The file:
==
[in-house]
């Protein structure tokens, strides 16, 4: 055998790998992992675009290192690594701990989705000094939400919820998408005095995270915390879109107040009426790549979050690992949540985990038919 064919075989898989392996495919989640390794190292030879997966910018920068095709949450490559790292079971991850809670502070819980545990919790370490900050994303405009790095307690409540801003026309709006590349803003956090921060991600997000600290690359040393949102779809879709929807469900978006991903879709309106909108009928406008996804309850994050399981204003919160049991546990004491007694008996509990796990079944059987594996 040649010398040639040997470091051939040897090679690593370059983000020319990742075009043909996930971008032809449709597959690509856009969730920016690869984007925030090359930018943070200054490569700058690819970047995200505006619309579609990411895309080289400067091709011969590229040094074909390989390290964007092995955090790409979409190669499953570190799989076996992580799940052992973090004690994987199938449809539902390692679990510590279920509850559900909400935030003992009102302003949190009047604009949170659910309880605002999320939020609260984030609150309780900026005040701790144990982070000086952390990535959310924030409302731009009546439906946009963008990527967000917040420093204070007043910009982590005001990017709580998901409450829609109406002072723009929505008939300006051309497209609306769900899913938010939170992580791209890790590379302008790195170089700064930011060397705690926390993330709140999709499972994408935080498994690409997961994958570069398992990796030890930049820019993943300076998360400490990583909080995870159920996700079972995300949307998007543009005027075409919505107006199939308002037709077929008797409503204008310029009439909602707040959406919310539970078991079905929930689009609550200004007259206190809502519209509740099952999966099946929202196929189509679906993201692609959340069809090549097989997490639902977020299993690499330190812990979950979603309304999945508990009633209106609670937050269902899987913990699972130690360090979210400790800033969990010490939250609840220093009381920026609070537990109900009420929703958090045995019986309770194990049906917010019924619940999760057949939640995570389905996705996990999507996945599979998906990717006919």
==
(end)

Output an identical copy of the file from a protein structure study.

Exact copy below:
[in-house]
């Protein structure tokens, strides 16, 4: 055998790998992992675009290192690594701990989705000094939400919820998408005095995270915390879109107040009426790549979050690992949540985990038919 064919075989898989392996495919989640390794190292030879997966910018920068095709949450490559790292079971991850809670502070819980545990919790370490900050994303405009790095307690409540801003026309709006590349803003956090921060991600997000600290690359040393949102779809879709929807469900978006991903879709309106909108009928406008996804309850994050399981204003919160049991546990004491007694008996509990796990079944059987594996 040649010398040639040997470091051939040897090679690593370059983000020319990742075009043909996930971008032809449709597959690509856009969730920016690869984007925030090359930018943070200054490569700058690819970047995200505006619309579609990411895309080289400067091709011969590229040094074909390989390290964007092995955090790409979409190669499953570190799989076996992580799940052992973090004690994987199938449809539902390692679990510590279920509850559900909400935030003992009102302003949190009047604009949170659910309880605002999320939020609260984030609150309780900026005040701790144990982070000086952390990535959310924030409302731009009546439906946009963008990527967000917040420093204070007043910009982590005001990017709580998901409450829609109406002072723009929505008939300006051309497209609306769900899913938010939170992580791209890790590379302008790195170089700064930011060397705690926390993330709140999709499972994408935080498994690409997961994958570069398992990796030890930049820019993943300076998360400490990583909080995870159920996700079972995300949307998007543009005027075409919505107006199939308002037709077929008797409503204008310029009439909602707040959406919310539970078991079905929930689009609550200004007259206190809502519209509740099952999966099946929202196929189509679906993201692609959340069809090549097989997490639902977020299993690499330190812990979950979603309304999945508990009633209106609670937050269902899987913990699972130690360090979210400790800033969990010490939250609840220093009381920026609070537990109900009420929703958090045995019986309770194990049906917010019924619940999760057949939640995570389905996705996990999507996945599979998906990717006919």